This study assesses the relationship between emotional support from co- workers and supervisors and work-related stress, strain and job satisfaction among a national random sample of Israeli social workers. The study examines the 'main' and 'buffering effects' hypotheses, using demographic characteristics and job situational factors as control variables. First, we hypothesized that the presence of emotional support from co-workers and supervisors would be negatively correlated with burnout and job-related strain and positively correlated with job satisfaction. Second, we hypothesized that emotional support from supervisors and co-workers would moderate the effects of stress on job- and health-related strains and job satisfaction. The results, as in most of the previous research on this issue, supported the 'main effect' hypothesis. Social workers who reported a high level of perceived emotional support from co-workers and supervisors reported less stress, depression, anxiety, and irritability, and fewer somatic complaints. The support of co-workers reduced emotional exhaustion and increased personal accomplishment. The relationship between stress and job- and health-related strain, however, was not moderated by social support, lending no support to the buffering hypothesis.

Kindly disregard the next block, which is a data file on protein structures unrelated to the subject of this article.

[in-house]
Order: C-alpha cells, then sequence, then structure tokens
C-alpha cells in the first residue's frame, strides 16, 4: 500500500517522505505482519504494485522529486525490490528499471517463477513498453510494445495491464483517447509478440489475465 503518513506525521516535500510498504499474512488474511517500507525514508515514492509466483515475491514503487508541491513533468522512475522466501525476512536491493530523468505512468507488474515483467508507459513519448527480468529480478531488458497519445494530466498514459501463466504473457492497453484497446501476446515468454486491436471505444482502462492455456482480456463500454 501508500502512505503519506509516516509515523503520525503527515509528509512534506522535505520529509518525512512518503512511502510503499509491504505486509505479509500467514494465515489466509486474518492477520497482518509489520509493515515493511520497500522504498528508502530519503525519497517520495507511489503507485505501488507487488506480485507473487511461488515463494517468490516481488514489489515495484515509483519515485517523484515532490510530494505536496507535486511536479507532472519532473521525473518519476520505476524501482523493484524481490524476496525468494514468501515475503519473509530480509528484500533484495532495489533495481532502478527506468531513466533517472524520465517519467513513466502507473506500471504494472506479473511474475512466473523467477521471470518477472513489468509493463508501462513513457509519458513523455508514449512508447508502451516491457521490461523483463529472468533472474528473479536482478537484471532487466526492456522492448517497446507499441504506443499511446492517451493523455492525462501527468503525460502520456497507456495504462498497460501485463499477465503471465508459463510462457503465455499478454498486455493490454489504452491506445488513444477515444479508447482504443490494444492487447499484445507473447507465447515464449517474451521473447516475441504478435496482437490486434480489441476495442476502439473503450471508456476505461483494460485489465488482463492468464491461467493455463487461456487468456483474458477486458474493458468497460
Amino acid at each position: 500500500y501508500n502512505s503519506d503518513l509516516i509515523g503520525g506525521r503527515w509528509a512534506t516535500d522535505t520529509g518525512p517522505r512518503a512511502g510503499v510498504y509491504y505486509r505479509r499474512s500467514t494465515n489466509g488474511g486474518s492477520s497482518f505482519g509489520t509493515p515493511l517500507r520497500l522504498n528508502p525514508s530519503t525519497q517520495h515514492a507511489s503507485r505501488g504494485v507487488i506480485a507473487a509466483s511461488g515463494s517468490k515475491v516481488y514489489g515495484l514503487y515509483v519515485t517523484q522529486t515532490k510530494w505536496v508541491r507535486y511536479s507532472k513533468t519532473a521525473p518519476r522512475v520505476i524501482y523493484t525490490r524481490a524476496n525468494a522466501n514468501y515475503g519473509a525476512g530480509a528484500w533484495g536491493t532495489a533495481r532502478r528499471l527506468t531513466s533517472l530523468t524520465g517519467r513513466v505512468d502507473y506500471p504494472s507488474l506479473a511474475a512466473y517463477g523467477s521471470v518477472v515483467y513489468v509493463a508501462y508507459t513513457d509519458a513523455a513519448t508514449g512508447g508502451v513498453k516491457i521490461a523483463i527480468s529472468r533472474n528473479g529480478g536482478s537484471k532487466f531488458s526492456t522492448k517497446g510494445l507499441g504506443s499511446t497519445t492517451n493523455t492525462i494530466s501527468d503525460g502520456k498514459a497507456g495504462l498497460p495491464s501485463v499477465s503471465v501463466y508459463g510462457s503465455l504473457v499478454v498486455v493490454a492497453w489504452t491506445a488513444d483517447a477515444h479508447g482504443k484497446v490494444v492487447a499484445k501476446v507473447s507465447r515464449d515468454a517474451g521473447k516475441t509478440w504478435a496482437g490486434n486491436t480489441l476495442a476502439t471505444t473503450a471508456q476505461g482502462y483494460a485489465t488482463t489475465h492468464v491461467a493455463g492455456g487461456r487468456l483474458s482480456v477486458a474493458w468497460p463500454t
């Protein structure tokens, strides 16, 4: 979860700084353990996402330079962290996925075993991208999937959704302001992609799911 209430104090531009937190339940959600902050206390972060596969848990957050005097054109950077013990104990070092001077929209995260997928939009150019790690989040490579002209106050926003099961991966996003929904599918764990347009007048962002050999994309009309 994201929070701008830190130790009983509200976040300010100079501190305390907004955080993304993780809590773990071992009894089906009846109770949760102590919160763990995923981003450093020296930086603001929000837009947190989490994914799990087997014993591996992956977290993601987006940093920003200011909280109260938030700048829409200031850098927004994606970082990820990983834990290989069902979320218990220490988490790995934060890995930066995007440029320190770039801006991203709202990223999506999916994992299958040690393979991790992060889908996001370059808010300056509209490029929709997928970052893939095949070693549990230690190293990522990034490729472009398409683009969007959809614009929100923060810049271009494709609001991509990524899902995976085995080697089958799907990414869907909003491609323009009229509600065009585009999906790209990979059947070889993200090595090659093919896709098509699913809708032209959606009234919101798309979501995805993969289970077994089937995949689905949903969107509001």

ASJC Scopus subject areas
- Medicine (miscellaneous)